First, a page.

How the KGB penetrated in the area of classical music

Let’s remember about Emil Gilels, and today Russian is considered the most distinguished pianist of the Soviet era. Gilels first won in the international competition abroad (Brussels, 1938), and he was the first one released abroad after Stalin’s death, to restore cultural ties and making solid dollars for the state Treasury, of which he got only a few cents. Having received international recognition, Gilels made countless records. Among them, the outstanding performance of two piano concertos by Brahms in a recording Studio Deutsche Grammophon, as well as the magnificent “Lyric pieces” by Grieg. His interpretation is so soulful that I use them to demonstrate the ineffable differences of the brilliant artist from all the others. While abroad, Gilels played the role of Homo Sovieticus, the Soviet man. But at home he was subjected to persecution.

Two representatives of the goddess of retribution stood between this great artist and his right to a serene life — his main rival, Sviatoslav Richter, and his son-in-law Leonid Kogan. Richter was considered to be outside of Russia, the excellent pianist — free as a bird and has an incredible imagination. If Gilels has always followed the party line, that Richter did what he wanted — he refused to sign the Kremlin is composed manifestos and away from their caretakers from the KGB, sending them to the bars with a dubious reputation in Paris and in Berlin. He for himself was the law, as well as a living reproach for a quiet, attached to his wife Gilels who tried to live without creating any problems.

At the first Tchaikovsky competition in 1958, they were both members of the jury. Richter put the highest marks to van Cliburn (Van Cliburn) and lowest everything else. Scared Gilels went to the Minister of culture with the question of whether an American can win the contest. The Minister of culture has addressed this issue to the head of the Communist party of Khrushchev, who gave a positive response.

Richter sometimes publicly praised Gilels, making it half in jest. I was told that Gilels never never said a word about Richter — either publicly or privately. He just couldn’t. This person was blocking his sun.

More problematic for Gilels was a mole in his own family. His sister Elizabeth was married to Leonid Kogan, a phenomenal violinist, who also was a spy and worked for the KGB. It was an unusual thing. Basically, the Lubyanka used informers at a lower level, and they reported information about the soloists and conductors, but Kogan has compromised its relations with some American guests, and he was threatened with Siberia if he refused to spy. So he became an informant.

Mstislav Rostropovich, who played in a trio with Kogan and Gilels, refused to continue the cooperation when he learned that the violinist made a report about one of their joint tour. Other musicians began to watch their words when Cohen was near. Gilels, Gilels poor, had to be careful about the fact that he spoke in the circle of his own family.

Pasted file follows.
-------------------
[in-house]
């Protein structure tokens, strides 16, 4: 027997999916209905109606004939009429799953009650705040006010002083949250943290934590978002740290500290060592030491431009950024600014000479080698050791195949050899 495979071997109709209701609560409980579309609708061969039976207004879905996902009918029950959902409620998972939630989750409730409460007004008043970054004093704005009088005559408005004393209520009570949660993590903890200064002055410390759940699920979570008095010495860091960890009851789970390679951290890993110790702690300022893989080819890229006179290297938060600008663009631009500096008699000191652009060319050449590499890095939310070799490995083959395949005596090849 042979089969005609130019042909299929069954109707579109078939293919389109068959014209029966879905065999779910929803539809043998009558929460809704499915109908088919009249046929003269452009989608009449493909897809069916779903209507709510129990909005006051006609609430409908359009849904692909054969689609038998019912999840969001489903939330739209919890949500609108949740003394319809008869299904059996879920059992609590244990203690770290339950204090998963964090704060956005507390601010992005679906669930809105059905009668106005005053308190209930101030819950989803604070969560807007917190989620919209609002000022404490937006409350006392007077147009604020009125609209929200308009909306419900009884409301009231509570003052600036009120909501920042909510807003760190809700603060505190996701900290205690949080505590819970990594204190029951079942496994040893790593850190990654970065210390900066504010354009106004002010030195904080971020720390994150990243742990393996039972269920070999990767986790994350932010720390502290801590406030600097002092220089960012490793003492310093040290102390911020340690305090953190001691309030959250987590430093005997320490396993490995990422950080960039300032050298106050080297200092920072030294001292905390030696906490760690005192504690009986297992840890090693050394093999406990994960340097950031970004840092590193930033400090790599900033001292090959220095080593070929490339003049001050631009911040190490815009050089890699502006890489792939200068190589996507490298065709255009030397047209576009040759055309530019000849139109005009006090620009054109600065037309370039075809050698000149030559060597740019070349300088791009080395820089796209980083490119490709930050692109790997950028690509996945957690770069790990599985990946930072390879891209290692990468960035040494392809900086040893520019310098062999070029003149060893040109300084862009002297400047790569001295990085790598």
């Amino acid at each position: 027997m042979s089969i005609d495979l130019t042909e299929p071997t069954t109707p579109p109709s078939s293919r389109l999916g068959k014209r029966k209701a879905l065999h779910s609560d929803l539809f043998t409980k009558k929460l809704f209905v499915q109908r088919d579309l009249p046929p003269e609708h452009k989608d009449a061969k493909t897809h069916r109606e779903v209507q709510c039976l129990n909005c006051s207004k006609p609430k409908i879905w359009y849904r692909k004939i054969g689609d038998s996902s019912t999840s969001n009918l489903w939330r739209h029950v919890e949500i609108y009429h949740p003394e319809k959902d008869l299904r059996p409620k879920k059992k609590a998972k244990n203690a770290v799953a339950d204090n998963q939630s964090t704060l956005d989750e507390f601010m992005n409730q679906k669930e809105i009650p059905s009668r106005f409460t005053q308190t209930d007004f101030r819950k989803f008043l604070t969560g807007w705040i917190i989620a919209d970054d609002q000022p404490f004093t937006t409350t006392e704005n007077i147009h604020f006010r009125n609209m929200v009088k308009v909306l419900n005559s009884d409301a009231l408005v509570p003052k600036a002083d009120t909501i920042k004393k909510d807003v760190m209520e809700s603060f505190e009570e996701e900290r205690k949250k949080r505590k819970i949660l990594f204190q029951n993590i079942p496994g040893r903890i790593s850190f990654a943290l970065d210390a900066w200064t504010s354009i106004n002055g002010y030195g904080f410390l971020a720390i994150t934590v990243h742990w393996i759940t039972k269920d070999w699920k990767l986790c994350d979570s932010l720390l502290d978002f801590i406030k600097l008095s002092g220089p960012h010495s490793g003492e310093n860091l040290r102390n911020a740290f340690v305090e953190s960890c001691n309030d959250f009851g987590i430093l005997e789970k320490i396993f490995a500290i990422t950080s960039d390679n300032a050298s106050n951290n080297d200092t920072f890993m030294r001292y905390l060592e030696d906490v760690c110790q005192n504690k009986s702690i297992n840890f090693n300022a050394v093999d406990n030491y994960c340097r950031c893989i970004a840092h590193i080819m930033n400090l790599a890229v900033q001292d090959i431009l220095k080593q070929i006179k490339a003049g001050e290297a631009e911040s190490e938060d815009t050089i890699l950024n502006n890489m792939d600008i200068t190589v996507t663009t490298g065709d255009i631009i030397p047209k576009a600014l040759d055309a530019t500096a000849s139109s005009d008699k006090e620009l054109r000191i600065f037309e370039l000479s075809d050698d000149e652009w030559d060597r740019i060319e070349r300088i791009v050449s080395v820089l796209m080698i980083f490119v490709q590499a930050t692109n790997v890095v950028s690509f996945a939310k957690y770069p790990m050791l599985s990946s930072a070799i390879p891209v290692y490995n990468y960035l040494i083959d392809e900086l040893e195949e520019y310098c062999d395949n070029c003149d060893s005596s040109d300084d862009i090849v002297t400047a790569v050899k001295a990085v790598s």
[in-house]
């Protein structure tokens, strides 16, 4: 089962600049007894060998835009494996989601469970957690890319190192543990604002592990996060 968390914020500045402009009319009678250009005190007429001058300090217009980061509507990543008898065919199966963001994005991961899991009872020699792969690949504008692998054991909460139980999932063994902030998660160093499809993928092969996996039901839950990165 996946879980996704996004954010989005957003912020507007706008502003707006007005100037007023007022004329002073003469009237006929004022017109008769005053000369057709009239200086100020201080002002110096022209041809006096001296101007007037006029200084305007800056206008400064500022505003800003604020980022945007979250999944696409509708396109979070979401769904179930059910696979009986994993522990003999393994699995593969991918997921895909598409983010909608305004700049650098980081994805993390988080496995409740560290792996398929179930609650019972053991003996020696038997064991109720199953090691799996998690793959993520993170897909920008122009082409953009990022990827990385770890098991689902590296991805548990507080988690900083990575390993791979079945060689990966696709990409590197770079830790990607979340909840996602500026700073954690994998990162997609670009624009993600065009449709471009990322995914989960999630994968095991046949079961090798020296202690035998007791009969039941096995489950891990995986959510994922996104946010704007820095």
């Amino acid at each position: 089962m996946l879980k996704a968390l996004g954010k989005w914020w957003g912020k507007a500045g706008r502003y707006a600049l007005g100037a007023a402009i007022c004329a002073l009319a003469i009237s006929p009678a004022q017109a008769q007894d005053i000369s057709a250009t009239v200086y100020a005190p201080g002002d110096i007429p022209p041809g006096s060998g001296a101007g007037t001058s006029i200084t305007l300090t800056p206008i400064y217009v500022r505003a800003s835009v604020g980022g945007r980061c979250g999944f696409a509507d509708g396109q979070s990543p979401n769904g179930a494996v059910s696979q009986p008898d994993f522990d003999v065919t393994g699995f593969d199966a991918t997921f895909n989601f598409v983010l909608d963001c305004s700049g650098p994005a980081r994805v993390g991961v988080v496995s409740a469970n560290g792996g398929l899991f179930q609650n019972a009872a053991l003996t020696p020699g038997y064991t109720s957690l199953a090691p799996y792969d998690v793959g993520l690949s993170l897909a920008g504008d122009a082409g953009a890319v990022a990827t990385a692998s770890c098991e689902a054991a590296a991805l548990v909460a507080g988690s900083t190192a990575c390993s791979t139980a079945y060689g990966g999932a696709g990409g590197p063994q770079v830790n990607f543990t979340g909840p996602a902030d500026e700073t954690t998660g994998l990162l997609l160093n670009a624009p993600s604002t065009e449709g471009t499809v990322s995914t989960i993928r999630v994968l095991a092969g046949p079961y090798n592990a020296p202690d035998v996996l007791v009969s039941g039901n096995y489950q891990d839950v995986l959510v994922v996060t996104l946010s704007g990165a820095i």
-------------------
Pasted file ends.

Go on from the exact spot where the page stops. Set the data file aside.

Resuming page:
There was no place where he could feel safe.

We don’t know how all this affected the Gilels or Kogan, but it was difficult. One Russian musician told me that the relationship between Gilels and his sister was never good and that ultimately, he’s kind of a perverse way began to consider Kogan’s “very worthy.”

They both died early, and it happened under strange circumstances. Kogan was 58 years old when he had a heart attack — it happened in the train, bound from Moscow to Yaroslavl. Go persistent rumors that he was murdered. 68-year-old Gilels had died during a visit to a Moscow cardiology center. Richter is, of course, was Richter — was told that Gilels was killed as a result of the injection of wrong medication.

Shortly before the Israeli conductor URI Segal (Uri Segal) met with Gilels in Sweden. “He was pale and looked shaken, says Segal. — A trembling voice he said, “They’re killing me. Look — my hands are shaking. As, in their opinion, I will now play at the concert?” The KGB exerted pressure on him.

There was a “rat-sources”, always and everywhere, and even with the current distance and the presence of archives it is impossible to understand what an artist they could compromise and how it occurred. Two months ago on one Polish website published a dossier, from which it follows that the Polish composer Krzysztof Penderecki — presumably — “has been used in the operational work” of the Communist secret services during his frequent trips abroad.

Penderecki immediately issued a denial, and denied such cooperation. After a few hours — so react the social network is a Scottish composer sir James Macmillan (James MacMillan Sir) published in a Twitter message that, according to Pope John Paul II, Penderecki was a spy. Far be it from me to doubt the words of any Pope, but how the hell could he know about it? A terrible result of all of these games during the cold war is that anyone can start a rumor, and nothing to refute.

Every musician is faced with the “state bodies”, we cannot know which of them showed weakness and surrendered. My mind preserved the picture a closed room where the members of a piano trio, a string Quartet or a Symphony orchestra look around and ask the question — who of my friends is going to betray me? This is the final epitaph about the Soviet culture.